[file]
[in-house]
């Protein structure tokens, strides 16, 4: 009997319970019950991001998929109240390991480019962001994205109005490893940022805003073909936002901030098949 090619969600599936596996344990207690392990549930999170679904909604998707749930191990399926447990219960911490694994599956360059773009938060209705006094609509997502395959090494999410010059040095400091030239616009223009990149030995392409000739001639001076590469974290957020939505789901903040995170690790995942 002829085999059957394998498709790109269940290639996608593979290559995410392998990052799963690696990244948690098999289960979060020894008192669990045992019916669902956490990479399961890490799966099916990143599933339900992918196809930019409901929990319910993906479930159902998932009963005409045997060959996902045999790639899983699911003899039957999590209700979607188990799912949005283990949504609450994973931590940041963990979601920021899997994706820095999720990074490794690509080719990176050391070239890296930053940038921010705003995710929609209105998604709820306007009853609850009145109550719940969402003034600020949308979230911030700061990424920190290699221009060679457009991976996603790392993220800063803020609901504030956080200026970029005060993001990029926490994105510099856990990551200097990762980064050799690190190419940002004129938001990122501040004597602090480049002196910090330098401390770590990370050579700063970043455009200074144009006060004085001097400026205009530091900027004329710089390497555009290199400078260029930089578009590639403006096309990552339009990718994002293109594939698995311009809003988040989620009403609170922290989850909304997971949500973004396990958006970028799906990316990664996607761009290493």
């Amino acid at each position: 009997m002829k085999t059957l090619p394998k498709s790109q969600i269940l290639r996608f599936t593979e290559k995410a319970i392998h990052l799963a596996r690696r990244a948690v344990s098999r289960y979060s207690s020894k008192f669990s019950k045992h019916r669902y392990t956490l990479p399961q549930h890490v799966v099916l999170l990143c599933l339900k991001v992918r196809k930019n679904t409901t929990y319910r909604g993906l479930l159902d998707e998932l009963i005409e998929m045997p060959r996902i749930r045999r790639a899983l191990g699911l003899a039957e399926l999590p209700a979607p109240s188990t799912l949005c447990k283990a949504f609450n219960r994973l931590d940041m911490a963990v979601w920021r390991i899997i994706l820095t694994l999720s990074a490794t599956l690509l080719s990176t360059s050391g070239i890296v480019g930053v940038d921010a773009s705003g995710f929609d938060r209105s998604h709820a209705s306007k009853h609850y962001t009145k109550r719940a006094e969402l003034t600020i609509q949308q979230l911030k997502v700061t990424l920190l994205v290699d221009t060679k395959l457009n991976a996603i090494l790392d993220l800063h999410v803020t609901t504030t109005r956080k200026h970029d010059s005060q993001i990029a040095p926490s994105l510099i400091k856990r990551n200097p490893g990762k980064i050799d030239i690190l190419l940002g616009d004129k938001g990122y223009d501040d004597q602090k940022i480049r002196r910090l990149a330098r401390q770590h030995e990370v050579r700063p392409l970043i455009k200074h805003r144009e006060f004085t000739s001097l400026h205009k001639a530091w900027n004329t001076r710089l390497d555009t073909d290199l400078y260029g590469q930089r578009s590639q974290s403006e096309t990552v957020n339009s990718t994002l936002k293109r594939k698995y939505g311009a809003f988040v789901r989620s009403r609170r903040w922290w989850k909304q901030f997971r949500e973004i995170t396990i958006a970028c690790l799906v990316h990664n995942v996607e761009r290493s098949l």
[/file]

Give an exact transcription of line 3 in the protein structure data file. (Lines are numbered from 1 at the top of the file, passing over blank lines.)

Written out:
């Amino acid at each position: 009997m002829k085999t059957l090619p394998k498709s790109q969600i269940l290639r996608f599936t593979e290559k995410a319970i392998h990052l799963a596996r690696r990244a948690v344990s098999r289960y979060s207690s020894k008192f669990s019950k045992h019916r669902y392990t956490l990479p399961q549930h890490v799966v099916l999170l990143c599933l339900k991001v992918r196809k930019n679904t409901t929990y319910r909604g993906l479930l159902d998707e998932l009963i005409e998929m045997p060959r996902i749930r045999r790639a899983l191990g699911l003899a039957e399926l999590p209700a979607p109240s188990t799912l949005c447990k283990a949504f609450n219960r994973l931590d940041m911490a963990v979601w920021r390991i899997i994706l820095t694994l999720s990074a490794t599956l690509l080719s990176t360059s050391g070239i890296v480019g930053v940038d921010a773009s705003g995710f929609d938060r209105s998604h709820a209705s306007k009853h609850y962001t009145k109550r719940a006094e969402l003034t600020i609509q949308q979230l911030k997502v700061t990424l920190l994205v290699d221009t060679k395959l457009n991976a996603i090494l790392d993220l800063h999410v803020t609901t504030t109005r956080k200026h970029d010059s005060q993001i990029a040095p926490s994105l510099i400091k856990r990551n200097p490893g990762k980064i050799d030239i690190l190419l940002g616009d004129k938001g990122y223009d501040d004597q602090k940022i480049r002196r910090l990149a330098r401390q770590h030995e990370v050579r700063p392409l970043i455009k200074h805003r144009e006060f004085t000739s001097l400026h205009k001639a530091w900027n004329t001076r710089l390497d555009t073909d290199l400078y260029g590469q930089r578009s590639q974290s403006e096309t990552v957020n339009s990718t994002l936002k293109r594939k698995y939505g311009a809003f988040v789901r989620s009403r609170r903040w922290w989850k909304q901030f997971r949500e973004i995170t396990i958006a970028c690790l799906v990316h990664n995942v996607e761009r290493s098949l």